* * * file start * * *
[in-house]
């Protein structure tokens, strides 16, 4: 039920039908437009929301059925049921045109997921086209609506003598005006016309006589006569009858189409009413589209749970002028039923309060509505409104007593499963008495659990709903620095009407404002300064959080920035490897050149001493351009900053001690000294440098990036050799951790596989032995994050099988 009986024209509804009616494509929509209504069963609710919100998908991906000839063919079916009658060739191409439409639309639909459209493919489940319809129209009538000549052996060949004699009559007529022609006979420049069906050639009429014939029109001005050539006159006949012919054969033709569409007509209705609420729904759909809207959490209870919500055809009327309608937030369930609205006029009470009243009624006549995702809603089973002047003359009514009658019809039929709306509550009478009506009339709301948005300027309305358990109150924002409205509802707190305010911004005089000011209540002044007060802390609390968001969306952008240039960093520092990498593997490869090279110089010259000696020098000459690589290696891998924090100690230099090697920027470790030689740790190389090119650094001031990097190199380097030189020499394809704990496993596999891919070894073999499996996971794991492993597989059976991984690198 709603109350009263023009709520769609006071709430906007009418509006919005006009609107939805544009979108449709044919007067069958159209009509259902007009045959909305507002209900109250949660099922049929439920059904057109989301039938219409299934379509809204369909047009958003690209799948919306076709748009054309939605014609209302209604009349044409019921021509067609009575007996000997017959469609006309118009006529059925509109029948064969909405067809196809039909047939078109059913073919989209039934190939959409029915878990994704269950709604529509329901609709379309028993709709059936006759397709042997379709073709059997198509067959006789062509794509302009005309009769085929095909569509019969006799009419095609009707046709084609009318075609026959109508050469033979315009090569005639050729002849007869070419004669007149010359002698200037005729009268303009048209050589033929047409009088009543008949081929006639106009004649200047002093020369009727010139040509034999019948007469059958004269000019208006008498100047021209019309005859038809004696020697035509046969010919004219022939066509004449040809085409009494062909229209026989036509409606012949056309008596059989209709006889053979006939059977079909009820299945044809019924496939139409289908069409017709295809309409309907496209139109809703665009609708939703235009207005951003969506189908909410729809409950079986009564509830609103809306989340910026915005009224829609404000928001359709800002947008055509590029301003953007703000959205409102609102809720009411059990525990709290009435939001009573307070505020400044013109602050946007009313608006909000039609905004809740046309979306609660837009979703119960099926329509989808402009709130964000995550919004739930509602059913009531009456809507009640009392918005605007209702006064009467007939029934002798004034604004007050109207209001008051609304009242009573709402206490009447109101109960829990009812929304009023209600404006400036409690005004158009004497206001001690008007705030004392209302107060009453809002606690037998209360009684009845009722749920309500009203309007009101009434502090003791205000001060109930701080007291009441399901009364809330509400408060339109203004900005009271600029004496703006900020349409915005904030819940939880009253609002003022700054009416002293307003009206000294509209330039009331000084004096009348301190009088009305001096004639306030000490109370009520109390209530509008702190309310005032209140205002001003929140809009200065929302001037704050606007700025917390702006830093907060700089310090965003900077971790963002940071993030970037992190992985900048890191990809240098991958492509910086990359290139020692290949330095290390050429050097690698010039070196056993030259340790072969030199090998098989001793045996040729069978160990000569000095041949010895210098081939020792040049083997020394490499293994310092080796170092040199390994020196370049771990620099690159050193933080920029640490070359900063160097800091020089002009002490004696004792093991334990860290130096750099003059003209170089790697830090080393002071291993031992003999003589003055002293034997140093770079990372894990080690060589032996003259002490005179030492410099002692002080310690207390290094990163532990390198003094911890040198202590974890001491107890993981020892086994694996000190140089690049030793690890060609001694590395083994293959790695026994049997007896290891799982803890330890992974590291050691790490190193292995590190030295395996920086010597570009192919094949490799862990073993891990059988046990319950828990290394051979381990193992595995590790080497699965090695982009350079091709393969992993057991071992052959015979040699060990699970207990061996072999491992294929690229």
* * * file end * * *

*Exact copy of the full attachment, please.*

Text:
[in-house]
């Protein structure tokens, strides 16, 4: 039920039908437009929301059925049921045109997921086209609506003598005006016309006589006569009858189409009413589209749970002028039923309060509505409104007593499963008495659990709903620095009407404002300064959080920035490897050149001493351009900053001690000294440098990036050799951790596989032995994050099988 009986024209509804009616494509929509209504069963609710919100998908991906000839063919079916009658060739191409439409639309639909459209493919489940319809129209009538000549052996060949004699009559007529022609006979420049069906050639009429014939029109001005050539006159006949012919054969033709569409007509209705609420729904759909809207959490209870919500055809009327309608937030369930609205006029009470009243009624006549995702809603089973002047003359009514009658019809039929709306509550009478009506009339709301948005300027309305358990109150924002409205509802707190305010911004005089000011209540002044007060802390609390968001969306952008240039960093520092990498593997490869090279110089010259000696020098000459690589290696891998924090100690230099090697920027470790030689740790190389090119650094001031990097190199380097030189020499394809704990496993596999891919070894073999499996996971794991492993597989059976991984690198 709603109350009263023009709520769609006071709430906007009418509006919005006009609107939805544009979108449709044919007067069958159209009509259902007009045959909305507002209900109250949660099922049929439920059904057109989301039938219409299934379509809204369909047009958003690209799948919306076709748009054309939605014609209302209604009349044409019921021509067609009575007996000997017959469609006309118009006529059925509109029948064969909405067809196809039909047939078109059913073919989209039934190939959409029915878990994704269950709604529509329901609709379309028993709709059936006759397709042997379709073709059997198509067959006789062509794509302009005309009769085929095909569509019969006799009419095609009707046709084609009318075609026959109508050469033979315009090569005639050729002849007869070419004669007149010359002698200037005729009268303009048209050589033929047409009088009543008949081929006639106009004649200047002093020369009727010139040509034999019948007469059958004269000019208006008498100047021209019309005859038809004696020697035509046969010919004219022939066509004449040809085409009494062909229209026989036509409606012949056309008596059989209709006889053979006939059977079909009820299945044809019924496939139409289908069409017709295809309409309907496209139109809703665009609708939703235009207005951003969506189908909410729809409950079986009564509830609103809306989340910026915005009224829609404000928001359709800002947008055509590029301003953007703000959205409102609102809720009411059990525990709290009435939001009573307070505020400044013109602050946007009313608006909000039609905004809740046309979306609660837009979703119960099926329509989808402009709130964000995550919004739930509602059913009531009456809507009640009392918005605007209702006064009467007939029934002798004034604004007050109207209001008051609304009242009573709402206490009447109101109960829990009812929304009023209600404006400036409690005004158009004497206001001690008007705030004392209302107060009453809002606690037998209360009684009845009722749920309500009203309007009101009434502090003791205000001060109930701080007291009441399901009364809330509400408060339109203004900005009271600029004496703006900020349409915005904030819940939880009253609002003022700054009416002293307003009206000294509209330039009331000084004096009348301190009088009305001096004639306030000490109370009520109390209530509008702190309310005032209140205002001003929140809009200065929302001037704050606007700025917390702006830093907060700089310090965003900077971790963002940071993030970037992190992985900048890191990809240098991958492509910086990359290139020692290949330095290390050429050097690698010039070196056993030259340790072969030199090998098989001793045996040729069978160990000569000095041949010895210098081939020792040049083997020394490499293994310092080796170092040199390994020196370049771990620099690159050193933080920029640490070359900063160097800091020089002009002490004696004792093991334990860290130096750099003059003209170089790697830090080393002071291993031992003999003589003055002293034997140093770079990372894990080690060589032996003259002490005179030492410099002692002080310690207390290094990163532990390198003094911890040198202590974890001491107890993981020892086994694996000190140089690049030793690890060609001694590395083994293959790695026994049997007896290891799982803890330890992974590291050691790490190193292995590190030295395996920086010597570009192919094949490799862990073993891990059988046990319950828990290394051979381990193992595995590790080497699965090695982009350079091709393969992993057991071992052959015979040699060990699970207990061996072999491992294929690229």